Say 'yay' to carbs!

What’s wrong with carbs? They’ve been rapidly cemented into enemy status by the media, and any ‘clean-eating’ health fanatic tends to steer well clear of the dreaded C word. But are they really bad for you? The answer is no.

Sure, if you cut out any food group for a period of time, then it will result in a degree of weight loss in the short term. When you cut carbs in your diet, this reduces the glycogen stores in your muscles and allows the kidneys to excrete water more readily, resulting in relatively quick weight loss. Your protein and fat intake increase as a percentage of calories consumed when you reduce carbs, and both of these food groups also encourage water loss.

If you’re sedentary, a low carb diet can work in the short term, but it’s usually not sustainable. If you’re exercising, a low carb diet isn’t recommended as this is your main source of energy, plus water loss can result in dehydrated muscles.

When you consume carbohydrates, your body converts them to glycogen, which is then stored in the muscles for energy. For every gram of glycogen stored, you gain approximately 2.7 grams of water. This water retention occurs because your kidneys hold on to sodium in response to carbohydrate consumption. Your body reacts to the higher sodium levels by storing more water to keep the sodium-blood concentration at a healthy level.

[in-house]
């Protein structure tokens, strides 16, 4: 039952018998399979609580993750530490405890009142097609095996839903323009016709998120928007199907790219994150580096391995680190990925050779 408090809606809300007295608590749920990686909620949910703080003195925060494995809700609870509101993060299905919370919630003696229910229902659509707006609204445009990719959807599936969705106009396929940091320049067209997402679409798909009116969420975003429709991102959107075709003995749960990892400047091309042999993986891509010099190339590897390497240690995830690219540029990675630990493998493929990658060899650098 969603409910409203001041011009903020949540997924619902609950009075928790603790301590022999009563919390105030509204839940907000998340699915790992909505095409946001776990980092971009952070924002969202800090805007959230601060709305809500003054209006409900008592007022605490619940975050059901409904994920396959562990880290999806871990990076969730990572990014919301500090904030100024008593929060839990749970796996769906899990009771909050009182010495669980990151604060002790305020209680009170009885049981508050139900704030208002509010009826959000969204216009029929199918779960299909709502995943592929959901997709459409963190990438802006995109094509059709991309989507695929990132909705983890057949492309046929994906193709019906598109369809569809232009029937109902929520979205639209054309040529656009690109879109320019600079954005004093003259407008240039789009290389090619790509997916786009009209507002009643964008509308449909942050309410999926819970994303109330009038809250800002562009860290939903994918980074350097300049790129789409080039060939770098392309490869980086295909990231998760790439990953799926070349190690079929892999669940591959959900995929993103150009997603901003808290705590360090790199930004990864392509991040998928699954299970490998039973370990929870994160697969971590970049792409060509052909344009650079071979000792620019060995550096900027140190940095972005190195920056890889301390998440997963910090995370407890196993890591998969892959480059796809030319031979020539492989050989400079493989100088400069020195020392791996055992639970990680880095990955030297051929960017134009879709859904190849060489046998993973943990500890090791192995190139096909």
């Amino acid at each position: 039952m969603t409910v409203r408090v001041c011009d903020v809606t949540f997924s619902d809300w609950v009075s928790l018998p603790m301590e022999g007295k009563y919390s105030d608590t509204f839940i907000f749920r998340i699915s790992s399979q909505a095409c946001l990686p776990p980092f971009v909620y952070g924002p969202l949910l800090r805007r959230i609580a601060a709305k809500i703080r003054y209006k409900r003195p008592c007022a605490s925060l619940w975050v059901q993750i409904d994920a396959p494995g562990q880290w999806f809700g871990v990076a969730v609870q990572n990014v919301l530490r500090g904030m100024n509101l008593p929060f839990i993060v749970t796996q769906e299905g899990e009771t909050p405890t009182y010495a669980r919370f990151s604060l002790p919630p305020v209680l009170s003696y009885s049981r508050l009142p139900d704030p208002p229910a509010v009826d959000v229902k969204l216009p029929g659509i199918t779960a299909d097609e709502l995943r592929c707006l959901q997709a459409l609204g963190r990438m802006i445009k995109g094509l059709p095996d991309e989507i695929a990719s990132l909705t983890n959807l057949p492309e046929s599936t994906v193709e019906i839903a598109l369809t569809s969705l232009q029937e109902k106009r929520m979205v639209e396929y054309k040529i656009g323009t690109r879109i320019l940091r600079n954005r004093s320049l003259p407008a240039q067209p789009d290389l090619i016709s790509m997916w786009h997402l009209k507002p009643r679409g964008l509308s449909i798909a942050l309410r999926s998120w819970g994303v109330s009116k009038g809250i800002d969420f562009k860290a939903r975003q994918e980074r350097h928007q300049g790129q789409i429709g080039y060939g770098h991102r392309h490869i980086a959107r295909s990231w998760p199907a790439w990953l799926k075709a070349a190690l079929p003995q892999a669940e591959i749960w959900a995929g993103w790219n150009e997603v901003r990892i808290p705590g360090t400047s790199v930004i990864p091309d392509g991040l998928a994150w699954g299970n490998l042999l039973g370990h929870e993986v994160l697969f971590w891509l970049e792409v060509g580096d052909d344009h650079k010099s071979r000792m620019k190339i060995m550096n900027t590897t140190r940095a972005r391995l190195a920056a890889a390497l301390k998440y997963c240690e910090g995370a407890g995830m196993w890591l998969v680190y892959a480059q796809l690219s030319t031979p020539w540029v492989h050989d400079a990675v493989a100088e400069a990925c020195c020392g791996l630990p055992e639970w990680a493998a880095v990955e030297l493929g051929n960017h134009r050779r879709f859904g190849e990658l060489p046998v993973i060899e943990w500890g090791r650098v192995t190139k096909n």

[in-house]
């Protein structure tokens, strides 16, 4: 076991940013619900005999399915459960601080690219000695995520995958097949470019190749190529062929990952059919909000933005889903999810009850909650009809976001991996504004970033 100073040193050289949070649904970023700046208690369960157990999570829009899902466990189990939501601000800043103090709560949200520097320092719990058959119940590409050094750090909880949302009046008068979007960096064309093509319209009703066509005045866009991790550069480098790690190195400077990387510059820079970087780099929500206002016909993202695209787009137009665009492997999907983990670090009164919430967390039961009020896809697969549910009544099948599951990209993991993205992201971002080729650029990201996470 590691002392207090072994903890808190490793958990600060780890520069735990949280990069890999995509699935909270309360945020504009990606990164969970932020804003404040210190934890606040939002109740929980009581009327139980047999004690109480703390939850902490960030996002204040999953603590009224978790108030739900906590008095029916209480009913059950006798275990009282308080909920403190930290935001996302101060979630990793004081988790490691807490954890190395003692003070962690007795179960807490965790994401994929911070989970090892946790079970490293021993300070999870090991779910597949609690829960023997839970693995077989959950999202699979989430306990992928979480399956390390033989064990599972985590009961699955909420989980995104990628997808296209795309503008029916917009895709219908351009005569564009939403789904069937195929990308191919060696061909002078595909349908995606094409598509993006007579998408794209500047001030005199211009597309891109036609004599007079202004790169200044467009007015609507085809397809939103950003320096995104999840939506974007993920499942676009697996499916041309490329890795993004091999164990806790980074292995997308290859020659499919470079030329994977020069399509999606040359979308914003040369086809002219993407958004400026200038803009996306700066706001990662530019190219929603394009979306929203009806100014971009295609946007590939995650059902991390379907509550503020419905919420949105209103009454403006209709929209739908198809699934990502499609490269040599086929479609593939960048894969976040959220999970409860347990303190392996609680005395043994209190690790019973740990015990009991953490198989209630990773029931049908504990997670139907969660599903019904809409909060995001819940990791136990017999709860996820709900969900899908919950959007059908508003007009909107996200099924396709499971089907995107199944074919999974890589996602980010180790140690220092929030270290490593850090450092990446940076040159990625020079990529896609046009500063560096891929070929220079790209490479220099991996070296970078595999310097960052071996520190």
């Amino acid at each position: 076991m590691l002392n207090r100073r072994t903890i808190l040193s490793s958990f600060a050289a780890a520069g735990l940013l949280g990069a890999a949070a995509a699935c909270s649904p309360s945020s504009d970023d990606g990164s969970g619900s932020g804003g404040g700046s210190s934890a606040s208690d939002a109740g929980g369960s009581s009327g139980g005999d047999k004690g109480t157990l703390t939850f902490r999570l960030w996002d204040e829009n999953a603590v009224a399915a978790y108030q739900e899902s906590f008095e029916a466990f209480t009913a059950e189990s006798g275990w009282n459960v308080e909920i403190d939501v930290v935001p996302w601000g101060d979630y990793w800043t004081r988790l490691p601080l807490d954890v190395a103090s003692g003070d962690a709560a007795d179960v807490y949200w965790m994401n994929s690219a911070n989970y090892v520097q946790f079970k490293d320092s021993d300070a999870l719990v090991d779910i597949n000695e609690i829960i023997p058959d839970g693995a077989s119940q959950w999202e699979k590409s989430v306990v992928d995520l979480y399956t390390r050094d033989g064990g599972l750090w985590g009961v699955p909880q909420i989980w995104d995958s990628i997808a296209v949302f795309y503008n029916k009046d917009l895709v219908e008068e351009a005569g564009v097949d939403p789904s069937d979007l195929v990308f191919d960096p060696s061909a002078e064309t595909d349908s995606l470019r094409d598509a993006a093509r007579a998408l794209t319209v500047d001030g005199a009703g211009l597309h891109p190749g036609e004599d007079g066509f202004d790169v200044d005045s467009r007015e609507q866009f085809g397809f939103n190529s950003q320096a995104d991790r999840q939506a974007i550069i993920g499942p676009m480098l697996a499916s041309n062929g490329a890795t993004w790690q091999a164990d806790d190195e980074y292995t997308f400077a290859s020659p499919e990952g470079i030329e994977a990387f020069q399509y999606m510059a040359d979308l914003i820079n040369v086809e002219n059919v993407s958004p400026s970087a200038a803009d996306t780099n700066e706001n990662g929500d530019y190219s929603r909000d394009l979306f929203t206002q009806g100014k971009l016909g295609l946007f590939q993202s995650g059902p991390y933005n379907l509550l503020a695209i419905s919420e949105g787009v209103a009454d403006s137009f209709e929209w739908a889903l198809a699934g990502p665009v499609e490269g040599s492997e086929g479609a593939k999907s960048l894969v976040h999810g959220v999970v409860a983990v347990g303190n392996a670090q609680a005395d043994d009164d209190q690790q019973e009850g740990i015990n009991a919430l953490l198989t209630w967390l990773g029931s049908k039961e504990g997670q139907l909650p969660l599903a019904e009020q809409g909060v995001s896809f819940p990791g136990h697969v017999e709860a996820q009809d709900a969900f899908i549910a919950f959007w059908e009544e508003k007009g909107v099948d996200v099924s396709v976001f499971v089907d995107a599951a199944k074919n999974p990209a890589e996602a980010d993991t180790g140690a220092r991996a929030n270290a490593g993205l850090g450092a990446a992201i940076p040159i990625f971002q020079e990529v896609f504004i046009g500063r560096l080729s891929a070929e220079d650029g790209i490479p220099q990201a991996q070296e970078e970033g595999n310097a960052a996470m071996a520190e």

Restricting healthy carbs can cause a sluggish metabolism due to decreased thryroid function; lower levels of muscle/strength-building hormones such as testosterone, while the stress hormone cortisol increases; and muscle loss (research reveals that lowering carb intake can affect muscle mass even if protein consumption stays the same).

It’s not healthy to overly restrict any macronutrient, or indeed to oversimplify your food choices by classifying foods as either good or bad. Nutrition is a far more complex beast and it’s actually beneficial to incorporate a moderate amount of healthy carbohydrates in your diet. Carbohydrates are essential fuel for our bodies and brains – we wouldn’t survive without them.

Low GI foods such as oats, wholegrains, vegetables, brown rice, fruit, sweet potatoes, beans and pulses are all ideal carbs – just make sure you avoid the sugary, refined types of carbs.

It’s all common sense really, but remember - carbs are not the enemy. Oversimplification is.

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